Our Vulnerability

When I step into the street I imagine
what it would be like if a car
swerved off its path and hit me
like a million headlights crashing. Would I hear
through clanging of sirens
the prayer I have been making all my life
that what tenderness I have known
and the beauty I witnessed every day will save me.
Some days I feel as if a couch or kitchen sink fell on me
and on others I want to slit my wrists
and let the blood spurt onto the sheets and carpet
until an ambulance picks me up and I say
I’m dying for something I can never have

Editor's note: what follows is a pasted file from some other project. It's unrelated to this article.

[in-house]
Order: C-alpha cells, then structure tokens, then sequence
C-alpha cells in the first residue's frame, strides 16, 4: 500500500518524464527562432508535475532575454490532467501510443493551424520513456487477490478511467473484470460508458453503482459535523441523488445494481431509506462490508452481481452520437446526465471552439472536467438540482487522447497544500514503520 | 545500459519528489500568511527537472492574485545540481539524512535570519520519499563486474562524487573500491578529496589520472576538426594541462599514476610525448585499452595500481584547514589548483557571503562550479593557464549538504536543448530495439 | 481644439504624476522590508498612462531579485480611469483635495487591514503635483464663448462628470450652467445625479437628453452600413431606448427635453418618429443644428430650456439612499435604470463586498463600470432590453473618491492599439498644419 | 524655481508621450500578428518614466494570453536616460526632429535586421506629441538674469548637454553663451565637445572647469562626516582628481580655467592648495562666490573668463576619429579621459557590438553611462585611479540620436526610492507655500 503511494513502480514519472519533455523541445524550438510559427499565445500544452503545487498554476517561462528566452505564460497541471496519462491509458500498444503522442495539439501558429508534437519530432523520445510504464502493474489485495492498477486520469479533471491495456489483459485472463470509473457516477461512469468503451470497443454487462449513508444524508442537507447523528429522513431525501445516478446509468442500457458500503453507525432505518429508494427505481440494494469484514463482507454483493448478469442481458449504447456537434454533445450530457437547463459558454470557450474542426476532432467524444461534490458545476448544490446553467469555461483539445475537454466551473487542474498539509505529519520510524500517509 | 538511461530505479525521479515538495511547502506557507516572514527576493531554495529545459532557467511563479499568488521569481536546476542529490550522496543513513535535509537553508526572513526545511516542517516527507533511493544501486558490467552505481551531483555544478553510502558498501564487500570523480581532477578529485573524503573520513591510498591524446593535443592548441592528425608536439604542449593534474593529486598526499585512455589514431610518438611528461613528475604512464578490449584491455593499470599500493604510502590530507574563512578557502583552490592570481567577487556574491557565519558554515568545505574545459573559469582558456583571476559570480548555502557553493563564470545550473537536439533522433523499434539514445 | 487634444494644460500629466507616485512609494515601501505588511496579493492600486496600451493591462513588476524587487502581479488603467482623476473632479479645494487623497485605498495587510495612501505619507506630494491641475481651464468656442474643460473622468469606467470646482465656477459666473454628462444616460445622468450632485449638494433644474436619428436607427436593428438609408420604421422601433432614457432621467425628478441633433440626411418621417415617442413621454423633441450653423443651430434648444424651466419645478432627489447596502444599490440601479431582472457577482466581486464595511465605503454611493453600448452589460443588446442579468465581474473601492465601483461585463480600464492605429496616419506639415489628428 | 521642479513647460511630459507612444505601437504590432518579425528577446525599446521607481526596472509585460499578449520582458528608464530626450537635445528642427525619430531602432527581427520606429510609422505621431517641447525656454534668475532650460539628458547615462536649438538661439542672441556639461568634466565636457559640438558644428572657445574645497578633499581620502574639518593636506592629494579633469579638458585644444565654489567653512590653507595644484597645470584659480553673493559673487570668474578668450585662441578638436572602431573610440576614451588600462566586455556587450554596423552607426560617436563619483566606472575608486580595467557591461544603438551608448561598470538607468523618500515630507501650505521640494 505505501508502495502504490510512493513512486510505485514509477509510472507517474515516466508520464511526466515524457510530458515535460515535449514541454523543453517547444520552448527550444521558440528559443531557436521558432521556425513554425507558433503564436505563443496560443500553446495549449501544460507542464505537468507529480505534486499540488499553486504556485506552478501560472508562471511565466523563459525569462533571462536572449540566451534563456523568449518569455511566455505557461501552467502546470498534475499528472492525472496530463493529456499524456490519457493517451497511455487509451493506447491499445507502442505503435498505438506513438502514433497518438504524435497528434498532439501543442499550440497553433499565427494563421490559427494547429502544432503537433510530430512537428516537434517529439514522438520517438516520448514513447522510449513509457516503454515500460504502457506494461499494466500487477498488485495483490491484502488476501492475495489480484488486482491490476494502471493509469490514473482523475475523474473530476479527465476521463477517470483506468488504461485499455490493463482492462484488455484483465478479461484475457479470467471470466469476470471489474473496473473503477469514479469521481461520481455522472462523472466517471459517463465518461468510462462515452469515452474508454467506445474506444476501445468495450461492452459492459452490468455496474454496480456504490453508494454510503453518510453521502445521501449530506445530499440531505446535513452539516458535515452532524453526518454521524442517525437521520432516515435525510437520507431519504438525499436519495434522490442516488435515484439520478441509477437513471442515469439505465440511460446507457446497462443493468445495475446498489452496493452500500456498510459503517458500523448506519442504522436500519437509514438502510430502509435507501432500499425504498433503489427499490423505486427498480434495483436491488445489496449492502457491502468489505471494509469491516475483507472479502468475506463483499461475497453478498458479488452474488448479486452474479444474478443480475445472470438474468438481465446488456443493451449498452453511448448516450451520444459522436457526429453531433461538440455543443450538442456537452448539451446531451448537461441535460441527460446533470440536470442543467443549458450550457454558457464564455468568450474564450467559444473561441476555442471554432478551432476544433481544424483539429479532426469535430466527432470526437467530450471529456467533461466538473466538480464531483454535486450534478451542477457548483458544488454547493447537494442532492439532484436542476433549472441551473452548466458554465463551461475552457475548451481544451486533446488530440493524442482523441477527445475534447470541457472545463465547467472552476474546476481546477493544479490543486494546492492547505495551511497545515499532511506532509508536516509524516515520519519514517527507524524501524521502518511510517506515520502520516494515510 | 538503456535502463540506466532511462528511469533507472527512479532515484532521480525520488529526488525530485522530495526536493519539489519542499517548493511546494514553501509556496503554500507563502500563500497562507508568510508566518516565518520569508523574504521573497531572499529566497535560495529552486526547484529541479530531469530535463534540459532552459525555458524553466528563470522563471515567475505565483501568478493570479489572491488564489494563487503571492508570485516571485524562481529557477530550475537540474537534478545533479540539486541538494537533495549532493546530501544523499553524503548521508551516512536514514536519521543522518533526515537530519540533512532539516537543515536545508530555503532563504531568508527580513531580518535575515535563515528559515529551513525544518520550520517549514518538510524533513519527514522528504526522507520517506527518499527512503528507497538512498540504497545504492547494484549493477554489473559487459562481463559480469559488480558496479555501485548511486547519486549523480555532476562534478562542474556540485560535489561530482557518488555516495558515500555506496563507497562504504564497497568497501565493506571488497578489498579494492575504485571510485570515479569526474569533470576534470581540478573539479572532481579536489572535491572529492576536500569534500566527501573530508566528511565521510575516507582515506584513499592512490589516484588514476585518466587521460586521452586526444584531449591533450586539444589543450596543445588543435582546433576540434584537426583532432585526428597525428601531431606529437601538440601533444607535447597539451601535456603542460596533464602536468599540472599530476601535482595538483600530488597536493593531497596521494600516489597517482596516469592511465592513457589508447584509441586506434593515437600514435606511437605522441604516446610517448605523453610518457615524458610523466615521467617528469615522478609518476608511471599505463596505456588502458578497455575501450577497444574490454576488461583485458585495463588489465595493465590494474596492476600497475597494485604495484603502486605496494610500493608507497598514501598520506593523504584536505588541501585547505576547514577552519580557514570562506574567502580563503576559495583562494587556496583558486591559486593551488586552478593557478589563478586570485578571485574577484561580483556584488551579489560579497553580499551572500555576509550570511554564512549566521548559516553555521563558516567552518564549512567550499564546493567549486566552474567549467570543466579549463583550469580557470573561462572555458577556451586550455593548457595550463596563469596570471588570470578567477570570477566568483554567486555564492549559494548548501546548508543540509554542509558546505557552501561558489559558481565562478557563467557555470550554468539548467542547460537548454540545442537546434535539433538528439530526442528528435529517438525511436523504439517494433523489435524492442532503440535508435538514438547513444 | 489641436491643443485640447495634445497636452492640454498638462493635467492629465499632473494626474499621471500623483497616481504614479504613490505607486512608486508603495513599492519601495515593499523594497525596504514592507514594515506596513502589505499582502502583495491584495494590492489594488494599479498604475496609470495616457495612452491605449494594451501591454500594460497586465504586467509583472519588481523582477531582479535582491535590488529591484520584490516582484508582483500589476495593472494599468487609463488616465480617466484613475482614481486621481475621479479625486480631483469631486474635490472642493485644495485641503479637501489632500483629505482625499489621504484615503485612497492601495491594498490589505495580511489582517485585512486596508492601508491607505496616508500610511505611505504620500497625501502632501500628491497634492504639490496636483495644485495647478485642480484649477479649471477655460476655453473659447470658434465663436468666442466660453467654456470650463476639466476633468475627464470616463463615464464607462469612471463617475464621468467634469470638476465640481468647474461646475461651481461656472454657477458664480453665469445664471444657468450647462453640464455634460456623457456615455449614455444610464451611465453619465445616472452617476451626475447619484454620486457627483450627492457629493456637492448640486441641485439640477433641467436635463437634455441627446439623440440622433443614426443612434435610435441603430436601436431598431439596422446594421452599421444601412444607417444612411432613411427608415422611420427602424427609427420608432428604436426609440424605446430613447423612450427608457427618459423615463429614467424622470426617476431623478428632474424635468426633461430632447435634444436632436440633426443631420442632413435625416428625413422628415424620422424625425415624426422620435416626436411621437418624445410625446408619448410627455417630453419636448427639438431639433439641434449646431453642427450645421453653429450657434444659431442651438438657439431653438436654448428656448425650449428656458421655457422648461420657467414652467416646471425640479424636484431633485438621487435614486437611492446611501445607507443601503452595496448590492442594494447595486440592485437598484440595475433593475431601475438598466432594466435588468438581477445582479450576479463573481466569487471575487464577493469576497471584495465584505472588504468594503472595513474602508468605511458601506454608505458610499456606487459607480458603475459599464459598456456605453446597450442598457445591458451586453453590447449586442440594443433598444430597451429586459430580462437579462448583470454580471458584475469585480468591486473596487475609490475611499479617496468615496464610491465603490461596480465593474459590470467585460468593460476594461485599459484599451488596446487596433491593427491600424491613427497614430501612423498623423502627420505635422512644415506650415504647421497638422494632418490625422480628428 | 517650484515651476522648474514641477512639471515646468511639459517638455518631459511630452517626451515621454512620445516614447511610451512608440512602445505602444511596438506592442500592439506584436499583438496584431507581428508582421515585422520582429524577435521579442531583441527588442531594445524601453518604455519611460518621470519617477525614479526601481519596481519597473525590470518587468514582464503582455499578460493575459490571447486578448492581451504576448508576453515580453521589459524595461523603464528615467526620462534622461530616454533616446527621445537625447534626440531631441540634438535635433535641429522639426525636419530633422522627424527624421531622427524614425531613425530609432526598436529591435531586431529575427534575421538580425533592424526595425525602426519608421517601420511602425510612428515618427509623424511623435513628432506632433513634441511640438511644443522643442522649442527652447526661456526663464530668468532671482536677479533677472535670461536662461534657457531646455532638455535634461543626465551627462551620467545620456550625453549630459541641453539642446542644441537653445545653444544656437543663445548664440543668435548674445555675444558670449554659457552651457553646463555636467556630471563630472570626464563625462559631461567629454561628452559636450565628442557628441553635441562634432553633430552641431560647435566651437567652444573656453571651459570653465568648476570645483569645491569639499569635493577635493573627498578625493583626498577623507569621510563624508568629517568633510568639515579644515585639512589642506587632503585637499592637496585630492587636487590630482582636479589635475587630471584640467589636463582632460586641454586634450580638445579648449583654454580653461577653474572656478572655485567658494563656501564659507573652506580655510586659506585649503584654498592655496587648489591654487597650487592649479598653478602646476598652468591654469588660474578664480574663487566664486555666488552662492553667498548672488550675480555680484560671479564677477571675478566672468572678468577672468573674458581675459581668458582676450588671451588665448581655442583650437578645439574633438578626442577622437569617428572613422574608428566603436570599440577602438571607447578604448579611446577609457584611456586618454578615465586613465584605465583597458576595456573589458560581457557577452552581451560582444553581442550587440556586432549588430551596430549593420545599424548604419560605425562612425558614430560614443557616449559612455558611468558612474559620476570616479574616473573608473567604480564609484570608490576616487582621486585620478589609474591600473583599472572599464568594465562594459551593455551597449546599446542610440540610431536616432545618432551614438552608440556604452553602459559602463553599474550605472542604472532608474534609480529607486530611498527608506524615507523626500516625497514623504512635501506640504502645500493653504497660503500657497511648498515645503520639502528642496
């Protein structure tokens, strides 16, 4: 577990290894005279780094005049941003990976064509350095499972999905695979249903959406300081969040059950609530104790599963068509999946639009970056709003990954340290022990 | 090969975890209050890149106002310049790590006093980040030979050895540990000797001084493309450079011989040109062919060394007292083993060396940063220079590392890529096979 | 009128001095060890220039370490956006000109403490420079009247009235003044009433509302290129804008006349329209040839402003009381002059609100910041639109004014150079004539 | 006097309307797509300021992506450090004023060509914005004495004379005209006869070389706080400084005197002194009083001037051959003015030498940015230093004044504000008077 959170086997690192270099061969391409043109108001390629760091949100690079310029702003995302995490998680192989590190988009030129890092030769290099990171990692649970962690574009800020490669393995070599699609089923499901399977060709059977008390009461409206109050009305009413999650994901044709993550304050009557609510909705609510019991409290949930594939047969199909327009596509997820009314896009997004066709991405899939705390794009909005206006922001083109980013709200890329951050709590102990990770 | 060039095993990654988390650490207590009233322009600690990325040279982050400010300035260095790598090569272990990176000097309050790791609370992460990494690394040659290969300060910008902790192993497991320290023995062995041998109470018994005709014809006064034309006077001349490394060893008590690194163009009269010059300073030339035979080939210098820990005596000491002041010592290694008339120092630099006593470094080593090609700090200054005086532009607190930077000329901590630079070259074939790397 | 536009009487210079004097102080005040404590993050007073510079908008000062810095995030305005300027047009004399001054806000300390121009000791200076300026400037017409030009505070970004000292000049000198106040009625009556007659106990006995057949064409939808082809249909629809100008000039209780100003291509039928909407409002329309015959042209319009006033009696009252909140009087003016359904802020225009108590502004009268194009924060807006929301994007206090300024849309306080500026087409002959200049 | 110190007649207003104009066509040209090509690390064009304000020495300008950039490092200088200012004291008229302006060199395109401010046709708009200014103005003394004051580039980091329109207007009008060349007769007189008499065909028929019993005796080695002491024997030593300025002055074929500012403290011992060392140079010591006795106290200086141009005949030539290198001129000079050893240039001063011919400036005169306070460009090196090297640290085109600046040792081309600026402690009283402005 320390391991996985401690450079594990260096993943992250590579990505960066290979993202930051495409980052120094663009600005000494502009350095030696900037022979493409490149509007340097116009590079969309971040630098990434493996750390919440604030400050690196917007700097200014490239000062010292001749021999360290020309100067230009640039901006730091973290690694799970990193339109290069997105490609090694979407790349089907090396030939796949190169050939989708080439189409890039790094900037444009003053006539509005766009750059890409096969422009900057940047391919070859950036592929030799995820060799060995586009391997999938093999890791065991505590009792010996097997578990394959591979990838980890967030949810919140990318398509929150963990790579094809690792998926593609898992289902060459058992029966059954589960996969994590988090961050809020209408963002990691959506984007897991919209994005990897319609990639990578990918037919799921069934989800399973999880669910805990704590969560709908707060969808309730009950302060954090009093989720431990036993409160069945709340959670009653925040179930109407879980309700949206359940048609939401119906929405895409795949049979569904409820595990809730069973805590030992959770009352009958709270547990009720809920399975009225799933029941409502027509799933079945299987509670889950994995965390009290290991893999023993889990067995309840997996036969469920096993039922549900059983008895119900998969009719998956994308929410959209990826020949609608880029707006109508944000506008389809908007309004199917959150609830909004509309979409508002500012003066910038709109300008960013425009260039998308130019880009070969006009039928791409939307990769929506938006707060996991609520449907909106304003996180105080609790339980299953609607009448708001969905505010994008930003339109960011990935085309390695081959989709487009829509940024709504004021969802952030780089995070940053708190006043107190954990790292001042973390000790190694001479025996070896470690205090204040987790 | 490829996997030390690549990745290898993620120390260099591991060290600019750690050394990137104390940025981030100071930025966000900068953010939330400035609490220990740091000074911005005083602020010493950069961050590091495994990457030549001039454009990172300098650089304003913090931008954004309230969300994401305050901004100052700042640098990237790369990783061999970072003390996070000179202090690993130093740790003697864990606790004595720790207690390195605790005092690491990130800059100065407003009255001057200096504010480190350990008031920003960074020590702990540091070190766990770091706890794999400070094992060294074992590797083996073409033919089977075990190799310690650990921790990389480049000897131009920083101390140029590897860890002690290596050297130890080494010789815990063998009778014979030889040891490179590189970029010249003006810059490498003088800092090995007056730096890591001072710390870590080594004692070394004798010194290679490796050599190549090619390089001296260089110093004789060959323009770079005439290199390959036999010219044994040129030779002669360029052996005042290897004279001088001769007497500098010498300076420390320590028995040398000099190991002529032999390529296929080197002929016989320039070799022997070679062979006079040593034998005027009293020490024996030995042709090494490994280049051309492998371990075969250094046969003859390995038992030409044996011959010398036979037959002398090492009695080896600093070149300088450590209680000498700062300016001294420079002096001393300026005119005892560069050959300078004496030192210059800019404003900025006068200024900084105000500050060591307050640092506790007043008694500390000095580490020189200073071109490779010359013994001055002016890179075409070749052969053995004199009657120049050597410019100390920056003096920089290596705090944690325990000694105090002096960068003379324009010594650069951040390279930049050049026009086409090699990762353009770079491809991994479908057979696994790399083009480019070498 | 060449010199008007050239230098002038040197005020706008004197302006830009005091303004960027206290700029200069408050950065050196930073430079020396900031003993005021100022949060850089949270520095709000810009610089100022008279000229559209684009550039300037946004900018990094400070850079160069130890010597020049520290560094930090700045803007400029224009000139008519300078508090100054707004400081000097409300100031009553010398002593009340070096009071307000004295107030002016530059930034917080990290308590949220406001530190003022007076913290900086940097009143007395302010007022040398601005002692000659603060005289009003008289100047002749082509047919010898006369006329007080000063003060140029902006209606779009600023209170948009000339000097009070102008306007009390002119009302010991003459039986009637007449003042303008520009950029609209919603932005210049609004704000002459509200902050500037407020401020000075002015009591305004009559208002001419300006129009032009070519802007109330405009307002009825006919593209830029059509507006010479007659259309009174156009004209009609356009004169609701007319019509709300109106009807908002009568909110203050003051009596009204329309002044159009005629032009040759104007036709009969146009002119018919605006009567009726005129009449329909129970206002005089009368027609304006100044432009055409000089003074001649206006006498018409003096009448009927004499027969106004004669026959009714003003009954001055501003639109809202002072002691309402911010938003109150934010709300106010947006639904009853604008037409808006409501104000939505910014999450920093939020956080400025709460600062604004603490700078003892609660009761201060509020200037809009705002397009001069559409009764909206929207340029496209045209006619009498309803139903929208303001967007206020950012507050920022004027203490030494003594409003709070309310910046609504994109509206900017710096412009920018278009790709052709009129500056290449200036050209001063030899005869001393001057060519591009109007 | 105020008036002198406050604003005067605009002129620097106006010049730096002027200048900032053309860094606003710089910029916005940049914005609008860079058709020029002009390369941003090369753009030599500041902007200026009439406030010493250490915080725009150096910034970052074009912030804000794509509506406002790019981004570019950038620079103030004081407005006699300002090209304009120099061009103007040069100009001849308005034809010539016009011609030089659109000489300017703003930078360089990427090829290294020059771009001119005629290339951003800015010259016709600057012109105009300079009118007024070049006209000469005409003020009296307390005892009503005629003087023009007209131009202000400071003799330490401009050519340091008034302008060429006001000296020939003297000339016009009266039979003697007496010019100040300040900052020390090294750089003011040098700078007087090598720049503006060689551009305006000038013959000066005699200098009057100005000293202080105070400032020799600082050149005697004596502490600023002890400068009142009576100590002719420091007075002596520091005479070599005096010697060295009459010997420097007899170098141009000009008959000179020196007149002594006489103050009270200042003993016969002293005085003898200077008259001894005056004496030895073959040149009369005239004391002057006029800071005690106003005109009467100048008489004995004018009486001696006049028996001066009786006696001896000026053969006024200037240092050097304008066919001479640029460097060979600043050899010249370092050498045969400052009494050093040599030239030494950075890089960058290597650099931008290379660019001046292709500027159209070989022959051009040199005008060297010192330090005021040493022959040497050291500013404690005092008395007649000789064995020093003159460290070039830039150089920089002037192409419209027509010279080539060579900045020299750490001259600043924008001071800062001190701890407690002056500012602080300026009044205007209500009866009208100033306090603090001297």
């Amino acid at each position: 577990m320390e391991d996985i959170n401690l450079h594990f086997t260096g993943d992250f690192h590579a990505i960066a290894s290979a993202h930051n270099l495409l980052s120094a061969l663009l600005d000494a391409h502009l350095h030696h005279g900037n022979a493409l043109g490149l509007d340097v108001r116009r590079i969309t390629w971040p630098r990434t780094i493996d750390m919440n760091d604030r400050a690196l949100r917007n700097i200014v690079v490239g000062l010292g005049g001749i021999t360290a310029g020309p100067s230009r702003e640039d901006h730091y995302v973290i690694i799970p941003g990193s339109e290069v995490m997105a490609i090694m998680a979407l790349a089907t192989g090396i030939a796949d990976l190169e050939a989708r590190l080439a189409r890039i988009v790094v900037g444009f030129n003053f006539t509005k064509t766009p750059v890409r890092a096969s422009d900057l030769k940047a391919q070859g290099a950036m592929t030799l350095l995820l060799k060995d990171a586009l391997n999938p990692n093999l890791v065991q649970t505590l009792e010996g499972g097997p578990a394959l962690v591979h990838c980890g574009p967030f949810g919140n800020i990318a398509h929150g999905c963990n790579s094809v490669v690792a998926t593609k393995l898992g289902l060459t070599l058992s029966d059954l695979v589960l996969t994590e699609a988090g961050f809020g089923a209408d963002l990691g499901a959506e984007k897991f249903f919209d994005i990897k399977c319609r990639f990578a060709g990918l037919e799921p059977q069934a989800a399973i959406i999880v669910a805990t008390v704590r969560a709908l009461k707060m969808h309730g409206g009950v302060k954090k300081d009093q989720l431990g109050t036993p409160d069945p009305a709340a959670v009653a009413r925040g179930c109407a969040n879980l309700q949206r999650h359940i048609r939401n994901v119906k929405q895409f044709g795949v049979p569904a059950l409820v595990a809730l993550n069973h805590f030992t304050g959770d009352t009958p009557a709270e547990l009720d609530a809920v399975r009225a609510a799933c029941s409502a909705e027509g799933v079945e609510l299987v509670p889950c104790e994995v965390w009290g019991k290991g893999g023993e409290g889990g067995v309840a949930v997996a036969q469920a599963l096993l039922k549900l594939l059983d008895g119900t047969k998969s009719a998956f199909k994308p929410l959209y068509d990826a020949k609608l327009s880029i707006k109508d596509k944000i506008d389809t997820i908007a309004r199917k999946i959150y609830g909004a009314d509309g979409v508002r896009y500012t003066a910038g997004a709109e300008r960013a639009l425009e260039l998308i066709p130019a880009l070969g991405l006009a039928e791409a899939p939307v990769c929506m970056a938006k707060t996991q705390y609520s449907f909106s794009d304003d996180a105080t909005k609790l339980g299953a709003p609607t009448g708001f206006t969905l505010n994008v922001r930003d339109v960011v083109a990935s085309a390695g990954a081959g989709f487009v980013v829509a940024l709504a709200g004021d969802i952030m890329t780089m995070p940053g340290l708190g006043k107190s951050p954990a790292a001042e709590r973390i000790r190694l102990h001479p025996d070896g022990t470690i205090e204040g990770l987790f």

and the only reason I don’t do this is because
I’m terrified of pain and not one
to draw that kind of attention to myself.
Like the college senior who jumped off
the Empire State Building: we were all
mystified as to why no one knew what he was about to do,
but when I stood in the shadow of the building
on the pavement where he fell I thought
Jesus, what a way to make a statement.
All the people walking below, all the tourists gawking,
waiting to ride that interminable elevator
moments before his body came flying towards the ground,
arms outstretched like a superhero,
like one escaping a burning building.
He knew he would make the New York Times that day.
We are each of us a falling skyscraper,
a homeless man or woman searching
for a bridge or an awning, without belongings,
invisible behind the colliding within.
And what is there to save us except gravity,
the ground that holds us up
no matter how far we fall.


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